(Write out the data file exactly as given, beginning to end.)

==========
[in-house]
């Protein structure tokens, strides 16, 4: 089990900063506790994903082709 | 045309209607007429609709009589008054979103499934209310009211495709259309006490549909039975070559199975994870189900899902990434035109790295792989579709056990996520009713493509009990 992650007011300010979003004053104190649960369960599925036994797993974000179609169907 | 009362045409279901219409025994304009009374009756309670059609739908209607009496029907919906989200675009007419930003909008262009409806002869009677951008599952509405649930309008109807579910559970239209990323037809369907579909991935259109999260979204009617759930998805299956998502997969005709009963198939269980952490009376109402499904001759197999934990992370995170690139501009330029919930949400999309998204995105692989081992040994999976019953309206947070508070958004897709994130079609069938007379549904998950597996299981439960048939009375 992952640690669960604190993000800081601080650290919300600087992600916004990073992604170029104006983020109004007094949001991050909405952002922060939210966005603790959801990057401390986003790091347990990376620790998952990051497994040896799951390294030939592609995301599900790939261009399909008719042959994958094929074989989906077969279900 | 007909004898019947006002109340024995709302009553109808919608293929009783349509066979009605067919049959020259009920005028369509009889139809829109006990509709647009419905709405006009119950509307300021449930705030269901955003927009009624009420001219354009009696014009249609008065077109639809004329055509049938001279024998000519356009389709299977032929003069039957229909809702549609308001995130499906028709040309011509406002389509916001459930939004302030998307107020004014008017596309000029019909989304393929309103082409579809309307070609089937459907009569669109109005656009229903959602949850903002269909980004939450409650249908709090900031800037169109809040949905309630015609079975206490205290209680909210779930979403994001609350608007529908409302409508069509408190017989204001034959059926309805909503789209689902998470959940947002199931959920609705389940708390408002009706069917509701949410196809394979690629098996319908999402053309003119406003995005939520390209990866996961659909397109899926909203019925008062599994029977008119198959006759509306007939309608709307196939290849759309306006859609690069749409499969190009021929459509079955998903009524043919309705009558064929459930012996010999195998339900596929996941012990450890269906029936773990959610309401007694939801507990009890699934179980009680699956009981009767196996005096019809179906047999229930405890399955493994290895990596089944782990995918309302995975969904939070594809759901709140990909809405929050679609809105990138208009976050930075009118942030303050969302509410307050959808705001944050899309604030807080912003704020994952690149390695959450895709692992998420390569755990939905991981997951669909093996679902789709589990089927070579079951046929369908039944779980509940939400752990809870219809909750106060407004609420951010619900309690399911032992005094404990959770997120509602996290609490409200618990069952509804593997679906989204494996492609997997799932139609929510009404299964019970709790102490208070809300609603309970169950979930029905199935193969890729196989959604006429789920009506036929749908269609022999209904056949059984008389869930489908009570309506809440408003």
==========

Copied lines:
[in-house]
């Protein structure tokens, strides 16, 4: 089990900063506790994903082709 | 045309209607007429609709009589008054979103499934209310009211495709259309006490549909039975070559199975994870189900899902990434035109790295792989579709056990996520009713493509009990 992650007011300010979003004053104190649960369960599925036994797993974000179609169907 | 009362045409279901219409025994304009009374009756309670059609739908209607009496029907919906989200675009007419930003909008262009409806002869009677951008599952509405649930309008109807579910559970239209990323037809369907579909991935259109999260979204009617759930998805299956998502997969005709009963198939269980952490009376109402499904001759197999934990992370995170690139501009330029919930949400999309998204995105692989081992040994999976019953309206947070508070958004897709994130079609069938007379549904998950597996299981439960048939009375 992952640690669960604190993000800081601080650290919300600087992600916004990073992604170029104006983020109004007094949001991050909405952002922060939210966005603790959801990057401390986003790091347990990376620790998952990051497994040896799951390294030939592609995301599900790939261009399909008719042959994958094929074989989906077969279900 | 007909004898019947006002109340024995709302009553109808919608293929009783349509066979009605067919049959020259009920005028369509009889139809829109006990509709647009419905709405006009119950509307300021449930705030269901955003927009009624009420001219354009009696014009249609008065077109639809004329055509049938001279024998000519356009389709299977032929003069039957229909809702549609308001995130499906028709040309011509406002389509916001459930939004302030998307107020004014008017596309000029019909989304393929309103082409579809309307070609089937459907009569669109109005656009229903959602949850903002269909980004939450409650249908709090900031800037169109809040949905309630015609079975206490205290209680909210779930979403994001609350608007529908409302409508069509408190017989204001034959059926309805909503789209689902998470959940947002199931959920609705389940708390408002009706069917509701949410196809394979690629098996319908999402053309003119406003995005939520390209990866996961659909397109899926909203019925008062599994029977008119198959006759509306007939309608709307196939290849759309306006859609690069749409499969190009021929459509079955998903009524043919309705009558064929459930012996010999195998339900596929996941012990450890269906029936773990959610309401007694939801507990009890699934179980009680699956009981009767196996005096019809179906047999229930405890399955493994290895990596089944782990995918309302995975969904939070594809759901709140990909809405929050679609809105990138208009976050930075009118942030303050969302509410307050959808705001944050899309604030807080912003704020994952690149390695959450895709692992998420390569755990939905991981997951669909093996679902789709589990089927070579079951046929369908039944779980509940939400752990809870219809909750106060407004609420951010619900309690399911032992005094404990959770997120509602996290609490409200618990069952509804593997679906989204494996492609997997799932139609929510009404299964019970709790102490208070809300609603309970169950979930029905199935193969890729196989959604006429789920009506036929749908269609022999209904056949059984008389869930489908009570309506809440408003």